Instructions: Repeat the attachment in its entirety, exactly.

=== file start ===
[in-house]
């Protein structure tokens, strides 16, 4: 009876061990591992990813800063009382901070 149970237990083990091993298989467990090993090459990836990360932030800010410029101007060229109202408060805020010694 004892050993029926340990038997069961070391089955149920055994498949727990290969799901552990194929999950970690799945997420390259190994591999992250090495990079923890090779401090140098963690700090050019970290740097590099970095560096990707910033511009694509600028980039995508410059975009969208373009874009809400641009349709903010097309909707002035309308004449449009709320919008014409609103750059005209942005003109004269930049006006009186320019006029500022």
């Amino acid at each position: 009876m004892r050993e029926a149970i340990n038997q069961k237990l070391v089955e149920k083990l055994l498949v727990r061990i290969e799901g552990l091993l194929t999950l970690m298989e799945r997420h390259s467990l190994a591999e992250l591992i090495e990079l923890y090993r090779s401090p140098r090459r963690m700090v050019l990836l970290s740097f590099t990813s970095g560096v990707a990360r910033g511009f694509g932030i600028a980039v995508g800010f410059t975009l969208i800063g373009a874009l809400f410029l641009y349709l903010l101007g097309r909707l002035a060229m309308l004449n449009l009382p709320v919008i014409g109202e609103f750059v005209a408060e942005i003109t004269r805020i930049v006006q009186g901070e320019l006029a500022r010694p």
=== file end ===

[in-house]
């Protein structure tokens, strides 16, 4: 009876061990591992990813800063009382901070 149970237990083990091993298989467990090993090459990836990360932030800010410029101007060229109202408060805020010694 004892050993029926340990038997069961070391089955149920055994498949727990290969799901552990194929999950970690799945997420390259190994591999992250090495990079923890090779401090140098963690700090050019970290740097590099970095560096990707910033511009694509600028980039995508410059975009969208373009874009809400641009349709903010097309909707002035309308004449449009709320919008014409609103750059005209942005003109004269930049006006009186320019006029500022």
């Amino acid at each position: 009876m004892r050993e029926a149970i340990n038997q069961k237990l070391v089955e149920k083990l055994l498949v727990r061990i290969e799901g552990l091993l194929t999950l970690m298989e799945r997420h390259s467990l190994a591999e992250l591992i090495e990079l923890y090993r090779s401090p140098r090459r963690m700090v050019l990836l970290s740097f590099t990813s970095g560096v990707a990360r910033g511009f694509g932030i600028a980039v995508g800010f410059t975009l969208i800063g373009a874009l809400f410029l641009y349709l903010l101007g097309r909707l002035a060229m309308l004449n449009l009382p709320v919008i014409g109202e609103f750059v005209a408060e942005i003109t004269r805020i930049v006006q009186g901070e320019l006029a500022r010694p």